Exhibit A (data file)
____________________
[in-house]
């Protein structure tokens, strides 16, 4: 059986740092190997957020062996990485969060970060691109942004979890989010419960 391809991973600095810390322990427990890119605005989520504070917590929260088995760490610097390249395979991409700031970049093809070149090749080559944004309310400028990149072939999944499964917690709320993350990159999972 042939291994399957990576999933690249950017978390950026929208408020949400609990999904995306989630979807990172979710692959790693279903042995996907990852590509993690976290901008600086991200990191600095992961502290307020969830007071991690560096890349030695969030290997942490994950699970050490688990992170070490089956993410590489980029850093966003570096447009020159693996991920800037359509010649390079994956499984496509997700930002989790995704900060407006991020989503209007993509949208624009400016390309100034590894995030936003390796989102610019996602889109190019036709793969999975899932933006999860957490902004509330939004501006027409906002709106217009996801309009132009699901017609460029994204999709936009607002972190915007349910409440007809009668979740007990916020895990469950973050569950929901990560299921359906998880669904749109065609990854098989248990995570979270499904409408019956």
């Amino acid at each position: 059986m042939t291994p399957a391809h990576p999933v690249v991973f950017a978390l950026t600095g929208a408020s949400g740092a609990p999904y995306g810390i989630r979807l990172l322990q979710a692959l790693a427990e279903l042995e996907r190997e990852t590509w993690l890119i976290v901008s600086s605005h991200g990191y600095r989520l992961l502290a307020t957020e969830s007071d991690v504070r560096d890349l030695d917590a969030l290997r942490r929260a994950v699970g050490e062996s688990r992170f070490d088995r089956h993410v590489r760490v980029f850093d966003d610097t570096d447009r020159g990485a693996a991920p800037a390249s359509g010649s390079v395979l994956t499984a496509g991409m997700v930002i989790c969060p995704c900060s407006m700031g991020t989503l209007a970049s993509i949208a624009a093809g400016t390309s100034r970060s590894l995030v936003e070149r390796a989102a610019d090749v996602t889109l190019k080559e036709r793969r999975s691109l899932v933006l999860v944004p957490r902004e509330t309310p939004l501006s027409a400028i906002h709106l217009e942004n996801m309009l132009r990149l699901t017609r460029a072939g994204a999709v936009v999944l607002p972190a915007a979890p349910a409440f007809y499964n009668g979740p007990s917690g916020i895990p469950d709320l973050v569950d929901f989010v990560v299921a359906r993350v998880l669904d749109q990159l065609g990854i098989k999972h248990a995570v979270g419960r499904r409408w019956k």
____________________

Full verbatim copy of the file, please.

[in-house]
């Protein structure tokens, strides 16, 4: 059986740092190997957020062996990485969060970060691109942004979890989010419960 391809991973600095810390322990427990890119605005989520504070917590929260088995760490610097390249395979991409700031970049093809070149090749080559944004309310400028990149072939999944499964917690709320993350990159999972 042939291994399957990576999933690249950017978390950026929208408020949400609990999904995306989630979807990172979710692959790693279903042995996907990852590509993690976290901008600086991200990191600095992961502290307020969830007071991690560096890349030695969030290997942490994950699970050490688990992170070490089956993410590489980029850093966003570096447009020159693996991920800037359509010649390079994956499984496509997700930002989790995704900060407006991020989503209007993509949208624009400016390309100034590894995030936003390796989102610019996602889109190019036709793969999975899932933006999860957490902004509330939004501006027409906002709106217009996801309009132009699901017609460029994204999709936009607002972190915007349910409440007809009668979740007990916020895990469950973050569950929901990560299921359906998880669904749109065609990854098989248990995570979270499904409408019956």
């Amino acid at each position: 059986m042939t291994p399957a391809h990576p999933v690249v991973f950017a978390l950026t600095g929208a408020s949400g740092a609990p999904y995306g810390i989630r979807l990172l322990q979710a692959l790693a427990e279903l042995e996907r190997e990852t590509w993690l890119i976290v901008s600086s605005h991200g990191y600095r989520l992961l502290a307020t957020e969830s007071d991690v504070r560096d890349l030695d917590a969030l290997r942490r929260a994950v699970g050490e062996s688990r992170f070490d088995r089956h993410v590489r760490v980029f850093d966003d610097t570096d447009r020159g990485a693996a991920p800037a390249s359509g010649s390079v395979l994956t499984a496509g991409m997700v930002i989790c969060p995704c900060s407006m700031g991020t989503l209007a970049s993509i949208a624009a093809g400016t390309s100034r970060s590894l995030v936003e070149r390796a989102a610019d090749v996602t889109l190019k080559e036709r793969r999975s691109l899932v933006l999860v944004p957490r902004e509330t309310p939004l501006s027409a400028i906002h709106l217009e942004n996801m309009l132009r990149l699901t017609r460029a072939g994204a999709v936009v999944l607002p972190a915007a979890p349910a409440f007809y499964n009668g979740p007990s917690g916020i895990p469950d709320l973050v569950d929901f989010v990560v299921a359906r993350v998880l669904d749109q990159l065609g990854i098989k999972h248990a995570v979270g419960r499904r409408w019956k």